Middle East and North Africa Unrest

Heathrow

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BBC News ? Libya protests: Tripoli hit by renewed clashes

BBC News said:
# Serious anti-government protests in the capital Tripoli and elsewhere are putting Libyan leader Muammar Gaddafi's regime under mounting pressure.

# Several senior officials and diplomats - including the justice minister - have reportedly defected after security forces fired on protesters.

# In a nationwide TV broadcast on Sunday, one of Col Gaddafi's sons, Saif al-Islam, admitted two eastern cities had been taken over by anti-government demonstrators.

# The BBC's Jon Leyne in neighbouring Egypt says Col Gaddafi has now lost the support of almost every section of society.
All reported by BBC News:

The Libyan UN ambassador and team have ?defected? from Gadaffi as have other ambassadors in other countries.

Two Libyan Air Force Mirage jets flew to Malta and defected to the Maltese.

UK Secretary of State for Foreign Affairs Haig, strongly hinted that he had information that Gaddaffi had left Libya.

* * *

The BBC News editorial line is that Gaddaffi is finished with all political commentators and analysts are discussing his demise.

* * *
Also, further troubles in the region continues:

BBC News ? Bahrain opposition set demands for talks with royals

BBC News ? Morocco protests: Five burned bodies found - minister

BBC News ? Algeria police prevent fresh opposition rally

* * *
One regional analyst stated today that those countries with royalty would likely remain so and could become a constitutional monarchy. However, those countries with Dictators were unable to do this and have to go as Egypt is going.
 
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nomix

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Yeah, that would be awsome. Unify the Libyan people against a (percieved or real) foreign threat. Great.

Please, keep your neocon bullshit out of this. It does not work.
 

jetsetter

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It would depend on what hand we played. Boots on the group intervention would be inadvisable but air support in the form of fighters that would be used to deny the Libyan air force the ability to kill its own people could be in our interests.
 

nomix

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As long as there's no bombing, perhaps. But it's still a very big risk to take, you would be running a real risk of just pissing off normal Libyans. It's not relevant what it is, it's what it looks like. And just one whisper of invation, and the desert telegraph will make it common knowledge in a day.

It's just too risky.
 

Plissken

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Actually, and I can't believe I'm agreeing with jetsetter on something, but if there was some way of doing an airstrike accurately and if it was agreed properly and quickly via correct diplomatic channels in the UN then it would probably help the situation.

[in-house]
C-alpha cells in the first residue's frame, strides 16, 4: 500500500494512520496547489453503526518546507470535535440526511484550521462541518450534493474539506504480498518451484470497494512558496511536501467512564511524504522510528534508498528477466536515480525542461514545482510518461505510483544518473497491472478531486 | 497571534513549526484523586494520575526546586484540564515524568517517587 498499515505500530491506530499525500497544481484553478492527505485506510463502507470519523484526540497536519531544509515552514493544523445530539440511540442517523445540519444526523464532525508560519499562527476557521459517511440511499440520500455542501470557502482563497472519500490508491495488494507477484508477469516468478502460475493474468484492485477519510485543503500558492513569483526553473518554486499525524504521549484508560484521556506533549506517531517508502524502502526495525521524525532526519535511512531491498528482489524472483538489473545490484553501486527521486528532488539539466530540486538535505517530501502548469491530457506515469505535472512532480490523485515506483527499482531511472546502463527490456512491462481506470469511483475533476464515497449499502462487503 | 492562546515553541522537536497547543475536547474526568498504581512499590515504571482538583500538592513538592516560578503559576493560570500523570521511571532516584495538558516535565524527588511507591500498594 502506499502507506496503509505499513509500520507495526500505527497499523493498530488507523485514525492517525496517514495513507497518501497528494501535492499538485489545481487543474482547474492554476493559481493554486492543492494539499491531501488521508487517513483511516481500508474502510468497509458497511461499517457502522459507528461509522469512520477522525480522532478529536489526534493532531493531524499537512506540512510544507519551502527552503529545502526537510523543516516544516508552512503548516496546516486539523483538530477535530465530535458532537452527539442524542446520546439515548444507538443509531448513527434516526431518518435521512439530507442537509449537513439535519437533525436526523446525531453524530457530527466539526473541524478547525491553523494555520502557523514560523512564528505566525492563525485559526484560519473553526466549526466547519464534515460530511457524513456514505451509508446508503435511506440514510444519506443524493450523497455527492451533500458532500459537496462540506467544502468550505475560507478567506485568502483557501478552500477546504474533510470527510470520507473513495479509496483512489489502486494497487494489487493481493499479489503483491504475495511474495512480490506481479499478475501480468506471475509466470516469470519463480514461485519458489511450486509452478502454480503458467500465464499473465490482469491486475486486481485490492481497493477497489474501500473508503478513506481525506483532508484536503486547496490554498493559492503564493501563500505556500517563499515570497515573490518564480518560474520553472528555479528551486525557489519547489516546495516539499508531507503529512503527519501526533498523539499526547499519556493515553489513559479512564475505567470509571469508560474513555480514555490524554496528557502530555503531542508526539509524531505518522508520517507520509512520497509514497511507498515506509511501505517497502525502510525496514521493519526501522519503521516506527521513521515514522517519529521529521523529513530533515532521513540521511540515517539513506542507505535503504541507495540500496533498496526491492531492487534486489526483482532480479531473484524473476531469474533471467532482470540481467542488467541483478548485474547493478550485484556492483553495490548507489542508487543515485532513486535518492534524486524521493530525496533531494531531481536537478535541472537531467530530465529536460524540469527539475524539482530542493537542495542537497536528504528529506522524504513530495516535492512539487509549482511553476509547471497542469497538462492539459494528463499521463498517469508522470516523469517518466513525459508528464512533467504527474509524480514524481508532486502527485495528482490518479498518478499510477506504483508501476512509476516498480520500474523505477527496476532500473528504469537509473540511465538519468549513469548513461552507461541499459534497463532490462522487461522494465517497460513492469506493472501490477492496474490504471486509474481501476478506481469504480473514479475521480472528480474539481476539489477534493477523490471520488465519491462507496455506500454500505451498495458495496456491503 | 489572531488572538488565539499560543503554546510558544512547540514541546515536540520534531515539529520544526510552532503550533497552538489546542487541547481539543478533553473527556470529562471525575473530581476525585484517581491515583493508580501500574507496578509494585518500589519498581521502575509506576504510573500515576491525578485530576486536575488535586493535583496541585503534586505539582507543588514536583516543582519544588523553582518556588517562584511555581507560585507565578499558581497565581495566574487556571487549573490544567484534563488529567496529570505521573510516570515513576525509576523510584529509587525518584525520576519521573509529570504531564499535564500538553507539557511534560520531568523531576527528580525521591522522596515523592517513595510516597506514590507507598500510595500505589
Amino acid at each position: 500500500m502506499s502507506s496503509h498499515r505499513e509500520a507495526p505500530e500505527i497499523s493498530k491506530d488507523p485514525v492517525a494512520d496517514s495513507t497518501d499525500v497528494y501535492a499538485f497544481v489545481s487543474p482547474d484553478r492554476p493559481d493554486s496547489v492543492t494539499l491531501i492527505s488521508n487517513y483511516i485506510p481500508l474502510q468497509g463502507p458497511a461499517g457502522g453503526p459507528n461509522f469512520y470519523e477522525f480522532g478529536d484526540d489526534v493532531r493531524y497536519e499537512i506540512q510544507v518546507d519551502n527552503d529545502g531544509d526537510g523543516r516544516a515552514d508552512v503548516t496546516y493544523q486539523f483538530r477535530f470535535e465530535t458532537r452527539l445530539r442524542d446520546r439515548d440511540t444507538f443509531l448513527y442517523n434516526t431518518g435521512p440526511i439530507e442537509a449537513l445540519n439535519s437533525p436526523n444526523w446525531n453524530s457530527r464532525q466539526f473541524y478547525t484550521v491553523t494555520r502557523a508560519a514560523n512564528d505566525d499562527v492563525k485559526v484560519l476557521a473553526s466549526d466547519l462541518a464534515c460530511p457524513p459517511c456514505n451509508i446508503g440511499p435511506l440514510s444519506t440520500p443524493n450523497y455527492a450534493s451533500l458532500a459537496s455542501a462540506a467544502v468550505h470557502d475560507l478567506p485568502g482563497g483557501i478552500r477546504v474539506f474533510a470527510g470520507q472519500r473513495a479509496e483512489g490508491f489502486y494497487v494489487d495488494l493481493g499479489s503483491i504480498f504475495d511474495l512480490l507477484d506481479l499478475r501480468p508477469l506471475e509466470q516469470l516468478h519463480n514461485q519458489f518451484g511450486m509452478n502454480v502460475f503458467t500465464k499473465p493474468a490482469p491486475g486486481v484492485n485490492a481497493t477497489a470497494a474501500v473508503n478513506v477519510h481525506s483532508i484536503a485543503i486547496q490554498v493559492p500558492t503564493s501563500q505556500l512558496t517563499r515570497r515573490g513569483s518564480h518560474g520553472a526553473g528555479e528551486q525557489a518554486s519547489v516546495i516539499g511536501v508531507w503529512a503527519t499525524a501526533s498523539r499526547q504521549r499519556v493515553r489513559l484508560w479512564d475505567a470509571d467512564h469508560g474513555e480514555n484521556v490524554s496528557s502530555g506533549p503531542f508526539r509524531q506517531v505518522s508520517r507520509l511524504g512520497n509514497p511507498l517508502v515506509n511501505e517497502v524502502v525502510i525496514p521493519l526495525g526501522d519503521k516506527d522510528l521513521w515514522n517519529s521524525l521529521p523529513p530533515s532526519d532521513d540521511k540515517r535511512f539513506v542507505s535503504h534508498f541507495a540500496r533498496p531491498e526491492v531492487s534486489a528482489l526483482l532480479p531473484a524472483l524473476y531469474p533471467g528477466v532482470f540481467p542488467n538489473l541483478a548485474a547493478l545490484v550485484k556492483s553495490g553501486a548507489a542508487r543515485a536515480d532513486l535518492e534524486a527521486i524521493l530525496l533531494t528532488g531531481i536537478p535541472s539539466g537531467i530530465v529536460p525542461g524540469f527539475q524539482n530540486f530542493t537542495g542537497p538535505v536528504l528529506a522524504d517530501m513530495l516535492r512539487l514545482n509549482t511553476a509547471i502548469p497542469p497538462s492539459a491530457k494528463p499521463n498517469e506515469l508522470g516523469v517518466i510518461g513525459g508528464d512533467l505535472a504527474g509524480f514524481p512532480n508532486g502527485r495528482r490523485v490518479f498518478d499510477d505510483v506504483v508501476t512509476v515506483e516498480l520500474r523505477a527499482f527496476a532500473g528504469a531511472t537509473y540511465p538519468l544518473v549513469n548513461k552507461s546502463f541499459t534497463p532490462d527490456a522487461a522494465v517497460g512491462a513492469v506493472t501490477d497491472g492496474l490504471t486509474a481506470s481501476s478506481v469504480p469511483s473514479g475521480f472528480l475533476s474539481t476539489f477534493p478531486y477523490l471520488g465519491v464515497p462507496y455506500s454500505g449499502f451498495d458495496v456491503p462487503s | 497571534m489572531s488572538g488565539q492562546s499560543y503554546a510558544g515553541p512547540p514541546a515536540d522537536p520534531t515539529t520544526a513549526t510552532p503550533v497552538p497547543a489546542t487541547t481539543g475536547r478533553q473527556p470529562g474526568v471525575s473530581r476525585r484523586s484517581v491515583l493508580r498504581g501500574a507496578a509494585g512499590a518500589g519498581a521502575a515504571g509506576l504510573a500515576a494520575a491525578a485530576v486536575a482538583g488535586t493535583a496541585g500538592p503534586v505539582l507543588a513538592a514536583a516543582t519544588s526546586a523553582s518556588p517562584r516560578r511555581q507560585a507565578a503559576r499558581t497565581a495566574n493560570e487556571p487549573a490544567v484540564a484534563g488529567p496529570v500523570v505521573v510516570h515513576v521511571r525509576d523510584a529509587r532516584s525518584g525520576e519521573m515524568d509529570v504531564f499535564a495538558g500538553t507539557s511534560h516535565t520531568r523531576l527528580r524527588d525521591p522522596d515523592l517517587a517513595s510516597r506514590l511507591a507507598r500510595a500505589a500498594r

I'm not talking invasion, I'm talking about getting rid of someone who is ordering his own army to kill his citizens and hiring outside mercs to help them do it.
 

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If, as reports have suggested, he isn't already sharing a cold one with Chavez in Vevezuela.
 

WillDAQ

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The middle east unrest is something the US needs to stay the fuck out of. So far nothing the US govt. has said or done has actually been helpful.

The fingerprints of the CIA (and in particular Frank Wisner Sr., the son of whom got fired for suggested the US needed to support Mubarak) are all over these regimes and any interference will not have the desired effect. The idea of invading the sovereignty of a nation's airspace as a show of solidarity is idiotic.

There is an irony in that most of the methods being used by these protesters were compiled by US academic Dr. Gene Sharp, so in reality the US is having a huge effect... but few of the protesters are aware of that and to quote the article:

When I pointed out that these non-violent weapons were the writings of an American academic he protested strongly. "This is an Egyptian revolution", he said. "We are not being told what to do by the Americans."
That's not to say that we should be ignoring the changes occurring, David Cameron took the risky step of visiting Egypt and it seems to have paid off. However, the US is by it's very nature a political heavy weight incapable of subtlety, now is not the time for it to be stomping around. Once these nations have stable democracies, that's the point the US should be rolling out the pomp and circumstance to welcome them into the fold of democracy.
 

nomix

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One possiblity would be to airdrop some stingers to the protesters, with some added AK-47s (US provide the stingers, Russians provide the AK's, going Dutch), when that's done, and Gadaffi is gone, I'll pop in with a bottle of my home brew to explain how nice a monarch can be for a young nation.
 

nomix

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Indeed. Thing is, that's what WOULD be effective. A child can use a Stinger. And it will take down a Mirage or a MiG-25 easily (let alone a chopper). Same goes for an AK, especially good at dealing with other people using AK's.